What Movies Will It Remind You Of?: First of all, don’t confuse it with 2020 Hallmark movie Deliver by Christmas — that one doesn’t have the “y.” Delivery by Christmas is sort of the Polish Love, Actually crossed with The Butterfly Effect, because Sloppy Boss ends up significantly affecting a bunch of lives with naught but a small action.
Performance Worth Watching: Frajczyk holds the movie together with her matter-of-fact, rooted-in-reality characterization of a working-class single mom who’s surely rolled with so many life-punches by this point, a Christmas Eve package mixup is just yet another thing to add to her to-do list.
Memorable Dialogue: The oafish guy’s father shares this wisdom bon mot in reference to his son’s mighty lack of personal motivation: “The only thing that happens by itself is rusting.”
Sex and Skin: An old man’s bare, pale bum.
Our Take: One action of drunken spite almost but doesn’t really ruin a bunch of Christmases with its mischievous, lightly malevolent ripple effect – it ends up inspiring some much-needed change in all involved parties, so perhaps Sloppy Boss is an unwitting agent of Destiny himself. Not that the movie has any such grandiose notions in mind – all the ins, outs and whaddayaknows in Delivery by Christmas can be reduced to a pithy statement about finding someone whose company you truly appreciate on Christmas, because life can be too short to do otherwise. It’s a sweet sentiment. Easy to swallow, like a sip of warm holiday cocoa. Downright huggable, even.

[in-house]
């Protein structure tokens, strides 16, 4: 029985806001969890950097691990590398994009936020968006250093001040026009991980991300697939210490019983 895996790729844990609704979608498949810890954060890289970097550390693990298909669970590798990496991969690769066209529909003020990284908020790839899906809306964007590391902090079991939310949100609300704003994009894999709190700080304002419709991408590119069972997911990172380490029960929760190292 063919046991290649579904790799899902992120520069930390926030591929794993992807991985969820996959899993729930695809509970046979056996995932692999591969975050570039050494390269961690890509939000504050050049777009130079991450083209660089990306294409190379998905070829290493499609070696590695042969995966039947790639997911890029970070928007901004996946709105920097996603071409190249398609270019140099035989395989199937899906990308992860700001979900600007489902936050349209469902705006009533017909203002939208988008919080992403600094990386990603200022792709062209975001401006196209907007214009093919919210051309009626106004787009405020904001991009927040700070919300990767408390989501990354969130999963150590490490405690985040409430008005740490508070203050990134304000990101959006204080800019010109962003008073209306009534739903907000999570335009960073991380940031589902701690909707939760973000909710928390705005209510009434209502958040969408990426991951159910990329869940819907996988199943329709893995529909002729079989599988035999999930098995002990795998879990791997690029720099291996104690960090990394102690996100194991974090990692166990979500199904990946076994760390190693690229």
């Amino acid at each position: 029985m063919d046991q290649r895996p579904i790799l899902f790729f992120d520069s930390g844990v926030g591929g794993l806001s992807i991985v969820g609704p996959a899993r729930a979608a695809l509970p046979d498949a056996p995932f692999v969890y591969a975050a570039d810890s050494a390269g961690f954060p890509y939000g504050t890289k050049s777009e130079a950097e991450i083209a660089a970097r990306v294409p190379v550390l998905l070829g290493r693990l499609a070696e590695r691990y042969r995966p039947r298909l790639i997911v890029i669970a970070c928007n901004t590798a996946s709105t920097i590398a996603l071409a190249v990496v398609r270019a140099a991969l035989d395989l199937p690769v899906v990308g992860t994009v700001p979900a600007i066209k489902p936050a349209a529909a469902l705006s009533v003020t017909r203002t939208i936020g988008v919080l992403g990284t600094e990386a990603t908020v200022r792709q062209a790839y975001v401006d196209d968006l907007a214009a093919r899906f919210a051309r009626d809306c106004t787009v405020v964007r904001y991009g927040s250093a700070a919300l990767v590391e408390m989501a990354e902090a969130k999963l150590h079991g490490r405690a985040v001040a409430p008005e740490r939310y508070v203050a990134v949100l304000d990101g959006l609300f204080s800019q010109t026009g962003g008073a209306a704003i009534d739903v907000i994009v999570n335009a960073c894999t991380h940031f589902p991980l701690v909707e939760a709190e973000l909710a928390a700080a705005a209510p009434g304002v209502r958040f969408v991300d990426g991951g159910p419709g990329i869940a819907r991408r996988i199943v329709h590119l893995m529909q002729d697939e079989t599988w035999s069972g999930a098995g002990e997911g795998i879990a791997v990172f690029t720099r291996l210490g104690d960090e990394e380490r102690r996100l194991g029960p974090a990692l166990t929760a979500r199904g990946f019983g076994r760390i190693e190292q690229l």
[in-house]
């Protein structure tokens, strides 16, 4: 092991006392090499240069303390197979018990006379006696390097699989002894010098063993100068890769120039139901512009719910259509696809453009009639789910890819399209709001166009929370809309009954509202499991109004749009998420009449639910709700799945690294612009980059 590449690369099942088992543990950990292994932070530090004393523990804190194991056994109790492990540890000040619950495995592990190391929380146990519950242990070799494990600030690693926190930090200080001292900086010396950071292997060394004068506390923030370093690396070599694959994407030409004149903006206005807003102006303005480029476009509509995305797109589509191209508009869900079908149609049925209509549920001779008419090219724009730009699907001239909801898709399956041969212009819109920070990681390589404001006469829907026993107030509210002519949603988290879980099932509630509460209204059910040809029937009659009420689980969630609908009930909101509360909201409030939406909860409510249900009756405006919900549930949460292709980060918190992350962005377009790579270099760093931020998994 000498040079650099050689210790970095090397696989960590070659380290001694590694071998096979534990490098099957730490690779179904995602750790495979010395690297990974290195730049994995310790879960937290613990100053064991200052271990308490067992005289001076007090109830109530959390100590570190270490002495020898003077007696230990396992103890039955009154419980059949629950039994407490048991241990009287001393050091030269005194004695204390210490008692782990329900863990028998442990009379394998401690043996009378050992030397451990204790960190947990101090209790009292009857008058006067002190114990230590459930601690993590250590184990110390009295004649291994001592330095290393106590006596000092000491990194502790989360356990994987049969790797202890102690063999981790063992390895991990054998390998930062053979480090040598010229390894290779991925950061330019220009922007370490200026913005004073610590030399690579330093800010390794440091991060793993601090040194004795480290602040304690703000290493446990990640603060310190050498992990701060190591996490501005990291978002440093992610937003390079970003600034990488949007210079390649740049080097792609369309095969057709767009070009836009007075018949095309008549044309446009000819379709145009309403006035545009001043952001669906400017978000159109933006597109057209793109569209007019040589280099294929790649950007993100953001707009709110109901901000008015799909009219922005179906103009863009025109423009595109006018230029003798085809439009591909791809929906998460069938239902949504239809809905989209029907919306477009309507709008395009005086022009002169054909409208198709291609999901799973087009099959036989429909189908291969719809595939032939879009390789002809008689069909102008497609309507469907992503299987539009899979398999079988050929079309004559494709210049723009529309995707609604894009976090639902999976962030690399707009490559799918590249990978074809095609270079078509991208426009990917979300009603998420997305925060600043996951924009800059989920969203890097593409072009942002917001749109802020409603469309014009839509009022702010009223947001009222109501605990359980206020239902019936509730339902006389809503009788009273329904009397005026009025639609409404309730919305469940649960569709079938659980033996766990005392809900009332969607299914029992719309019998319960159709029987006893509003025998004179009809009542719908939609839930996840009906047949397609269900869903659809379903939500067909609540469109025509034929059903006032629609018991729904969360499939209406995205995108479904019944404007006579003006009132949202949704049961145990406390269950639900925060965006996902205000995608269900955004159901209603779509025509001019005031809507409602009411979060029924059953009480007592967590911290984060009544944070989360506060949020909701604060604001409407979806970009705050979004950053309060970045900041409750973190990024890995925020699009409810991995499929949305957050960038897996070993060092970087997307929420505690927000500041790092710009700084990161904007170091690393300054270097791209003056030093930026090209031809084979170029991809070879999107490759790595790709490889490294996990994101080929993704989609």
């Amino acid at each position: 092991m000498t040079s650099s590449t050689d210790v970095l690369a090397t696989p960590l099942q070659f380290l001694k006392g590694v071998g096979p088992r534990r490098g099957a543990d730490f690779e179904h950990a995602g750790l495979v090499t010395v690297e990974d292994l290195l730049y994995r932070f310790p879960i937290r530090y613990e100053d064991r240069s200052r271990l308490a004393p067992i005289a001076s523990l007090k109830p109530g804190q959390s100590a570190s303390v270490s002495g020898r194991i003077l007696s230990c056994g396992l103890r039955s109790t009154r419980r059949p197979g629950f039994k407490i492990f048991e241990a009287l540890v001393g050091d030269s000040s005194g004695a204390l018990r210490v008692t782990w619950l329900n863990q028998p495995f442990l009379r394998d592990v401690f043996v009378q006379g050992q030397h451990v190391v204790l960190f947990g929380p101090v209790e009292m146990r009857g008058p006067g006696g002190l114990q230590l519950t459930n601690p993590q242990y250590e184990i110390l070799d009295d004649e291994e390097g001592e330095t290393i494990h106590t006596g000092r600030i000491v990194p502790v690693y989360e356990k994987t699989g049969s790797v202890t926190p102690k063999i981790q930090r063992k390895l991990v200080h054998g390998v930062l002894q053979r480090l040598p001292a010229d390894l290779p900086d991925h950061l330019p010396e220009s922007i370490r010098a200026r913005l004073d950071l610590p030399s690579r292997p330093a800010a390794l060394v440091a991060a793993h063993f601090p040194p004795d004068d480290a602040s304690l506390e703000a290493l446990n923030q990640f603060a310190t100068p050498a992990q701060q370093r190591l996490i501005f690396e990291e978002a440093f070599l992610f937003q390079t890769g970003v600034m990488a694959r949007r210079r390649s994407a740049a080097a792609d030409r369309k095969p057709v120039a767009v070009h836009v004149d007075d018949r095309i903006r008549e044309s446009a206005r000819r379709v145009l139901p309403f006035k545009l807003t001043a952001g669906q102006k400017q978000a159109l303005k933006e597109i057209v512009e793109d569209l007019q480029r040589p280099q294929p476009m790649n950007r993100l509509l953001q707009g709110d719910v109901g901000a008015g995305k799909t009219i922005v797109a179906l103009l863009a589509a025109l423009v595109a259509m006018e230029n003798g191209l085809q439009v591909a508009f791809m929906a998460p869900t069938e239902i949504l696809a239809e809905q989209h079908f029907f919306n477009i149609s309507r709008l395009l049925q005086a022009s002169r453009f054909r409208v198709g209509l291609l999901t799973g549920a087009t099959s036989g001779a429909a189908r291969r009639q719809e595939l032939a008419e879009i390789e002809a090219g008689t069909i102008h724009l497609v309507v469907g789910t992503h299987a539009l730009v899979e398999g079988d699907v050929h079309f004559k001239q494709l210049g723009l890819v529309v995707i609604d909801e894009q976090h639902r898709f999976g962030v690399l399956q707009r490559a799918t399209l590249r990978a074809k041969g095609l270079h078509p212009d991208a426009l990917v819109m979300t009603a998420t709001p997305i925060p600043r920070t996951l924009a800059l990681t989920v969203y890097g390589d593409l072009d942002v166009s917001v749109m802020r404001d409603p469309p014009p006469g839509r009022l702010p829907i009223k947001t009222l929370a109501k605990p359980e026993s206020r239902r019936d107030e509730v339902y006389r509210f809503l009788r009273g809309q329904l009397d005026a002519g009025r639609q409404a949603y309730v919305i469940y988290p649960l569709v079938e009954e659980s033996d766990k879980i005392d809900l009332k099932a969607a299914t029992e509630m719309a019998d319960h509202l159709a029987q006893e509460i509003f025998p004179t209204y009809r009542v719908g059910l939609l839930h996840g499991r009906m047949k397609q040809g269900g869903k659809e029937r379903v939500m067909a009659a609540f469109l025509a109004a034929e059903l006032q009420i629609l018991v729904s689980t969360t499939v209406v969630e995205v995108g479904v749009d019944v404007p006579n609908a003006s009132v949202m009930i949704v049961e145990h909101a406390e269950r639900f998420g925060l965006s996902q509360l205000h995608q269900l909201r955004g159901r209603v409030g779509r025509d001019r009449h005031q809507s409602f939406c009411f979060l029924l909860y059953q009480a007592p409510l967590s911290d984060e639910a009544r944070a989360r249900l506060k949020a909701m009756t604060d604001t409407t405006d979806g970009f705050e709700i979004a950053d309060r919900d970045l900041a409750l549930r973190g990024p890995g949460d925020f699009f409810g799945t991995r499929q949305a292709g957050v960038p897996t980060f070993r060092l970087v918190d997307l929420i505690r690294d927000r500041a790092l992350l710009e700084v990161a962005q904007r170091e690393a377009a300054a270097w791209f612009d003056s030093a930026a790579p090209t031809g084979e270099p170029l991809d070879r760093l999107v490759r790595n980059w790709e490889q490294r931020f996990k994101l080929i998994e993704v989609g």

And it’s very much a series of unfortunate-but-actually-probably-fortunate events that happen only in the movies, you know, lightly comical contrivances underscored with simple truisms. But this story isn’t wholly implausible – or predictable, maybe – which goes a long way toward keeping us on board with Marysia’s travails. Surrounded by supporting characters who are stereotypes, albeit gentle ones, Frajczyk is key to conveying the screenplay’s whimsical earnestness; the character has a job that’s undervalued by society, but Marysia understands the importance of the timely delivery of the right package to the right person during the holidays. She seems like the type of person who does the right thing more often than not, who accepts her lot in life and makes the best of it, and who’s teaching her child to do the same. Delivery by Christmas is a little silly and probably not quite as moving as it might like to be, but ultimately gets by on its modest charms.
Our Call: STREAM IT and you’ll probably smile a few times, which is not nothing. Delivery by Christmas is a light dusting of snow – easy on the eyes and pleasant, but it’s not stopping traffic.
John Serba is a freelance writer and film critic based in Grand Rapids, Michigan. Read more of his work at johnserbaatlarge.com.